3. Once you set-up this script on your page, then this site, each time user will visit it, will send information to Omniture server based on the variable settings. Omniture is using this data to create different reports, which can be seen in different fancy way, send by email and even I wouldn’t be surprise that there is some option to sing the song about them (their UI is really powerful).

If you decide to go for this, then I would suggest to you to pay a huge attention to point 1. This is extremely important to understand what Omniture is, how they gathering data and how your system need to be set-up for that. I would say that this part of entire process takes something like 90% of everything. As soon you understand this, then you just need to place their script on your site, set-up 5-10 variables (depend on your needs and page where you are implementing it) and you are done.

happy omnituring…

Advertisements

Written by Mariusz Gorzoch

27 November 2009 at 16:30

Posted in Bez kategorii

PET – let’s make it simple

leave a comment »

If you start with publishing, then on the beginning you will be amazed about all the goodness it’s brings. After a while you click the option “Site actions –> Create page” and you again amazed about the option you get there… and here pop-up the problem… you see the nice advance toolbar on the top of the page and you are starting to ask you an questions : what for those all options are… there is also even worst question : if I don’t know what to do with those option there, then how the hell my users will know how to use them ?… yep… this toolbar at first approach (especially at organization, when people are starting to use SharePoint) has to many options and quite new user can get lost quite fast. This happened in our environment, were the only button users were using here was “Publish”.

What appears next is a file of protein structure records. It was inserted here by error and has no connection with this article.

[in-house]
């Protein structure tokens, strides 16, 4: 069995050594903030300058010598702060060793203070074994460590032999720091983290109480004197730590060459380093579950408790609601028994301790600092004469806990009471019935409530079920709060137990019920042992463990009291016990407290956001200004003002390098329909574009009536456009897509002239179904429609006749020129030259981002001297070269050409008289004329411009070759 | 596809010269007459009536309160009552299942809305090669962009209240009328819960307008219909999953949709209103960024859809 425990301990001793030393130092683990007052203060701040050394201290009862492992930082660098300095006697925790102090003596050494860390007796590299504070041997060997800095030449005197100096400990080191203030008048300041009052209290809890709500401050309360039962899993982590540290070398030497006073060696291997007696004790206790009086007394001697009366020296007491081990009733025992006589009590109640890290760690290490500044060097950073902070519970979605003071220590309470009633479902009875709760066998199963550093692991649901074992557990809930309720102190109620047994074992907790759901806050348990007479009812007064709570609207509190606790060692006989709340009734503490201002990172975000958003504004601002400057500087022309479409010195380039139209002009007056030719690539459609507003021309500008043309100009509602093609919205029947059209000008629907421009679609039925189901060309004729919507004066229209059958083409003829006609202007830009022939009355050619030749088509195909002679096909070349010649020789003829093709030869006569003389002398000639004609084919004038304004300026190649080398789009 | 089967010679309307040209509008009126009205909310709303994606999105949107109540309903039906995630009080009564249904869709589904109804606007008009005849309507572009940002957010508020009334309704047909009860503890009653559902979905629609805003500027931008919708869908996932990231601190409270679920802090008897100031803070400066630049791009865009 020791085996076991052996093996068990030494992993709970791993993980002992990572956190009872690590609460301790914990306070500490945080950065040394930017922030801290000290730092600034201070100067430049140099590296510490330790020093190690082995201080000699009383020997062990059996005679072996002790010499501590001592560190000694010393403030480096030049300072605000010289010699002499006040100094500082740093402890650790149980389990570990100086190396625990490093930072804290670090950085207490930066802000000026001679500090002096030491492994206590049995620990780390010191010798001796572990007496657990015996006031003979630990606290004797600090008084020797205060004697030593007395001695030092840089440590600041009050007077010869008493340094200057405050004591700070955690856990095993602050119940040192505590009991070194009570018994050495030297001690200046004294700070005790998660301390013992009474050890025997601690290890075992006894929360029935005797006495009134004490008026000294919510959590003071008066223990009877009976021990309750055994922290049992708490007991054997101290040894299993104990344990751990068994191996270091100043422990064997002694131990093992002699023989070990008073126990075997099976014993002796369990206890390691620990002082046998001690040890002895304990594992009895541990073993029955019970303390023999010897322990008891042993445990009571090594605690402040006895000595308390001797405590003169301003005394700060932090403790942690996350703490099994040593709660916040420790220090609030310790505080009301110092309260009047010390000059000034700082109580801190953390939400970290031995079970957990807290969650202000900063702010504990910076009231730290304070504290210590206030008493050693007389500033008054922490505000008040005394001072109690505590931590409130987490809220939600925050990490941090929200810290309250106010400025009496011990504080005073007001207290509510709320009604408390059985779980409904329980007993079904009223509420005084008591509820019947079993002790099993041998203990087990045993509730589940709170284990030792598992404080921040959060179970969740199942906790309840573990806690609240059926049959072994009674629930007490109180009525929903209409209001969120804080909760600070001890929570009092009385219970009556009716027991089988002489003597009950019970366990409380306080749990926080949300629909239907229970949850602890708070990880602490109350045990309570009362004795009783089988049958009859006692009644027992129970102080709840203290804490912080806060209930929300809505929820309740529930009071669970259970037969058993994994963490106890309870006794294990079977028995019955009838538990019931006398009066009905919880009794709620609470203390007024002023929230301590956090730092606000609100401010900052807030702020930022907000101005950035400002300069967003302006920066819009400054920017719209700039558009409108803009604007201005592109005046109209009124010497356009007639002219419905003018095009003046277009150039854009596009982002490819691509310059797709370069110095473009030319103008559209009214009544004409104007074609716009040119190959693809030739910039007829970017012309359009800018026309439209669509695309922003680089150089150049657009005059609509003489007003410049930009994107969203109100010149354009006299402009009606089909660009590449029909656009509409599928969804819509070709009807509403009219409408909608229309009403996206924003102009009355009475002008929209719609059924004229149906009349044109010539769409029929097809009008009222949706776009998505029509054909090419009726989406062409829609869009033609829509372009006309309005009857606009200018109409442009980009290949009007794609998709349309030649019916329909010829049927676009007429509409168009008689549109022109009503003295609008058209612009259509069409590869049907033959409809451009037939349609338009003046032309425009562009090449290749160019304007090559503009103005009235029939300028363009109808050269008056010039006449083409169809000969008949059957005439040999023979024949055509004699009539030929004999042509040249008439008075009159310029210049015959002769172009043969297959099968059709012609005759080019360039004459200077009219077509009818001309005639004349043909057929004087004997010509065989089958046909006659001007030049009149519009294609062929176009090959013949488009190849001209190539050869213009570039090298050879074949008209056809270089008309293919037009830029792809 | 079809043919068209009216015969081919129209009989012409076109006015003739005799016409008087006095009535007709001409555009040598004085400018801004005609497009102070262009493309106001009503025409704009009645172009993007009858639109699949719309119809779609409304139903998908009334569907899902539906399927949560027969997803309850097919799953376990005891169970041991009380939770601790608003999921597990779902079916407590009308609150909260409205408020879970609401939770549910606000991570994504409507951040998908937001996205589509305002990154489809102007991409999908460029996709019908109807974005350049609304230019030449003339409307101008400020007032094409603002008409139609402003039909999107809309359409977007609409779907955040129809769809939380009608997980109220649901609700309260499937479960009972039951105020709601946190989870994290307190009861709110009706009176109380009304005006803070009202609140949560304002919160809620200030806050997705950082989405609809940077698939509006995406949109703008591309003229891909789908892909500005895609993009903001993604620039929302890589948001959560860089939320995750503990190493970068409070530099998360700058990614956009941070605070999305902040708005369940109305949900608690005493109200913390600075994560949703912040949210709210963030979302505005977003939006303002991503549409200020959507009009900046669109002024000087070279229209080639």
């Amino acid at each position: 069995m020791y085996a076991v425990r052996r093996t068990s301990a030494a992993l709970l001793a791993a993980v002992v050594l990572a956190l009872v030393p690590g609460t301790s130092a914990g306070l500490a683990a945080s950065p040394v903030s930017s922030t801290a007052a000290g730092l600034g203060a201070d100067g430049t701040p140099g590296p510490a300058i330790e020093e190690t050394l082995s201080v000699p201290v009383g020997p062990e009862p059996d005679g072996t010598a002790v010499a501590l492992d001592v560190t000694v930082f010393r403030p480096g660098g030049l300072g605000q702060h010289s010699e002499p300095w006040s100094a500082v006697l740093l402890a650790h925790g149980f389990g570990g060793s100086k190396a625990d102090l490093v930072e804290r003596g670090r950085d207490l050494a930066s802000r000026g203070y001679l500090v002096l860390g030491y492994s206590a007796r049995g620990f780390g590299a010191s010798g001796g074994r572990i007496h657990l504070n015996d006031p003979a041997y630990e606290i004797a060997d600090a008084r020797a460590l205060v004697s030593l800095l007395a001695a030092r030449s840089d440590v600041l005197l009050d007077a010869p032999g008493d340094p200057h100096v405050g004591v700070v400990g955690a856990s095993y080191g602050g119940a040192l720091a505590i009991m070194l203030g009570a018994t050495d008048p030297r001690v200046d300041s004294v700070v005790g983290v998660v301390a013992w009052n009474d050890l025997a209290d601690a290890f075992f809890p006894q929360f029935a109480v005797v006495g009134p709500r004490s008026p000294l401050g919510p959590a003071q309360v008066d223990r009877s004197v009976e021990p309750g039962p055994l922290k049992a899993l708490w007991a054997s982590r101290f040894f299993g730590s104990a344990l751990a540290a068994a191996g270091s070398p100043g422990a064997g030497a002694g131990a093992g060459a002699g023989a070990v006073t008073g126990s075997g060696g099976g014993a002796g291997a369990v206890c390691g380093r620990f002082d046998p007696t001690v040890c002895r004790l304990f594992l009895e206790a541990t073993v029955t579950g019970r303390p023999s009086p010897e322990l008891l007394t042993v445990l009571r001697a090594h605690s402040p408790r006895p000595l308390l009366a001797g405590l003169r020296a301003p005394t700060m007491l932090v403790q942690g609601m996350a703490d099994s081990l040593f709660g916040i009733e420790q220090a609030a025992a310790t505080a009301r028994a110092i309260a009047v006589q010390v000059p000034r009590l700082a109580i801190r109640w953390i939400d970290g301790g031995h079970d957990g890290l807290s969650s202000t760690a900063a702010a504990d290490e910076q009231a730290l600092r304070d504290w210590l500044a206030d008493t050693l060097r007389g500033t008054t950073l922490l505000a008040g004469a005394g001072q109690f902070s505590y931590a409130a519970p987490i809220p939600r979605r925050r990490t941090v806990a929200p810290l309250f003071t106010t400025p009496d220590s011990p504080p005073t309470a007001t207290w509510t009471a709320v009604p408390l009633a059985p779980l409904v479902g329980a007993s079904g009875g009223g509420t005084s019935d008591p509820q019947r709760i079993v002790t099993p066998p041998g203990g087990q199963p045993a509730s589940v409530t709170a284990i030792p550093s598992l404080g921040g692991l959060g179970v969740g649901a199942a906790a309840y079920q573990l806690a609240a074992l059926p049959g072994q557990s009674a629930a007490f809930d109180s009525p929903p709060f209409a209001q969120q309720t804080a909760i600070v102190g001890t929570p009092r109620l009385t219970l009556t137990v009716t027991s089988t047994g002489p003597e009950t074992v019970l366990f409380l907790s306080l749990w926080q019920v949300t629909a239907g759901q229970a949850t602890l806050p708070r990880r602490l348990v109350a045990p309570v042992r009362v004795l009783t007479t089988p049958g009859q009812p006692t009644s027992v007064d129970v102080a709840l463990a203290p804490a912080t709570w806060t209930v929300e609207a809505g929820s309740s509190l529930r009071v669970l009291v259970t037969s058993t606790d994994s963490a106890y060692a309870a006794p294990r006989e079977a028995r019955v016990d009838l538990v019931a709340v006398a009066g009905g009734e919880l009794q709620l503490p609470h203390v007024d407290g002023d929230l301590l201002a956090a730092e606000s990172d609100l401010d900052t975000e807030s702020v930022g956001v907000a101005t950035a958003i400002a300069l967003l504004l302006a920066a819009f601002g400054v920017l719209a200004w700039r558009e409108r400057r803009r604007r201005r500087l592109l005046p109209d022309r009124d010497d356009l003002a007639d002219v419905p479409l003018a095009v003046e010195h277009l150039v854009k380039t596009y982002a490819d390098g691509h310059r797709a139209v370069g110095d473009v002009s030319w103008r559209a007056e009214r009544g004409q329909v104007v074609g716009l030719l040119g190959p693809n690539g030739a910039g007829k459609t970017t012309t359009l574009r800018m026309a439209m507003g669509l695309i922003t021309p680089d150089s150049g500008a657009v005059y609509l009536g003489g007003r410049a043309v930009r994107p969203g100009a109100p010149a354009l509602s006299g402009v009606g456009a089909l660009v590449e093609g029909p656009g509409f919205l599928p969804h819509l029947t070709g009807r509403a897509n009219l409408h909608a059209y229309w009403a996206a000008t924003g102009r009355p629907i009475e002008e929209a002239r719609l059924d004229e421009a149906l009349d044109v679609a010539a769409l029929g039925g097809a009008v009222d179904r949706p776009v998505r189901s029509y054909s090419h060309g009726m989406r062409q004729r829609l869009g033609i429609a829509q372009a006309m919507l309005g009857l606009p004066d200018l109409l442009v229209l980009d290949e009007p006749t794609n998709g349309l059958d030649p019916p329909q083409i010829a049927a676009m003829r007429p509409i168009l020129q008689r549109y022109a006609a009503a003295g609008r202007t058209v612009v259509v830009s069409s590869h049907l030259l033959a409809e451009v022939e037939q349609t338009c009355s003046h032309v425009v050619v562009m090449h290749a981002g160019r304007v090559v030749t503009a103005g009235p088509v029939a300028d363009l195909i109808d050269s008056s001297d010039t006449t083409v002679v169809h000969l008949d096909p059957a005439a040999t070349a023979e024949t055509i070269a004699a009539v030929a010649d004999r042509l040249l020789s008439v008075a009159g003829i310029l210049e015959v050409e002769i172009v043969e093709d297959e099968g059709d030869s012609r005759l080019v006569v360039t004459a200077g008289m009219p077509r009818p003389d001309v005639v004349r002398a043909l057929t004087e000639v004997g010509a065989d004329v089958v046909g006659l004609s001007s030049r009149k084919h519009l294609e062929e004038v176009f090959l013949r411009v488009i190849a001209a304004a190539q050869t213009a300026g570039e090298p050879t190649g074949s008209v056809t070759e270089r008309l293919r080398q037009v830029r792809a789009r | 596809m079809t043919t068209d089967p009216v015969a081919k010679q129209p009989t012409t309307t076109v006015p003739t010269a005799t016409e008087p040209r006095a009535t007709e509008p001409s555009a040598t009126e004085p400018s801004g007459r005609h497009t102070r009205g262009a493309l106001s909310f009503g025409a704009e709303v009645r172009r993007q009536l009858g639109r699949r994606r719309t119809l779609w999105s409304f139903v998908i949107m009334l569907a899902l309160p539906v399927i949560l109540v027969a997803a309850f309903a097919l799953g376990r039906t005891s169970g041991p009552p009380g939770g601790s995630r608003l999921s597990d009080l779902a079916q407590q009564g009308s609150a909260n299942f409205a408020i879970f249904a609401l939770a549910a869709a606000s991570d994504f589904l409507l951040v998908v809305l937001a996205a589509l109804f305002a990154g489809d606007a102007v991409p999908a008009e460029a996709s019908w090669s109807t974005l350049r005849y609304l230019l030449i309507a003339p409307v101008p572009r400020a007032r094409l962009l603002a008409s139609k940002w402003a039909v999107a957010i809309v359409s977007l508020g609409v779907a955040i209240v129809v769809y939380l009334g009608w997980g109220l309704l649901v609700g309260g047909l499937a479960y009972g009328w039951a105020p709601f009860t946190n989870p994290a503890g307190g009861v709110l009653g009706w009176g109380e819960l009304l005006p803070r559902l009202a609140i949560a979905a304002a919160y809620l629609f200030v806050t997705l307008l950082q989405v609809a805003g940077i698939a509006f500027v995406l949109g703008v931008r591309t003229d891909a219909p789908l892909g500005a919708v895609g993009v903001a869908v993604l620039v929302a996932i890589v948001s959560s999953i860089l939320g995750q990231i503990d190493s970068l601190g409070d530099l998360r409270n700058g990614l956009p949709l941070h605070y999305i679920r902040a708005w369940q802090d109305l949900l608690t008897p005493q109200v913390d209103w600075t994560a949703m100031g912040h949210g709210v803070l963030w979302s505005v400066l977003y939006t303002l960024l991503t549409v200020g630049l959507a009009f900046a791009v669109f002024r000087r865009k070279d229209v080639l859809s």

To address this problem I’ve created quite simple wsp solution, which you can deploy to your environment and instead of very advance PET toolbar:

you can use a little bit simpler one, which look like this:

Believe me or not – users will thank you for that, as they know what to do with those buttons, 😉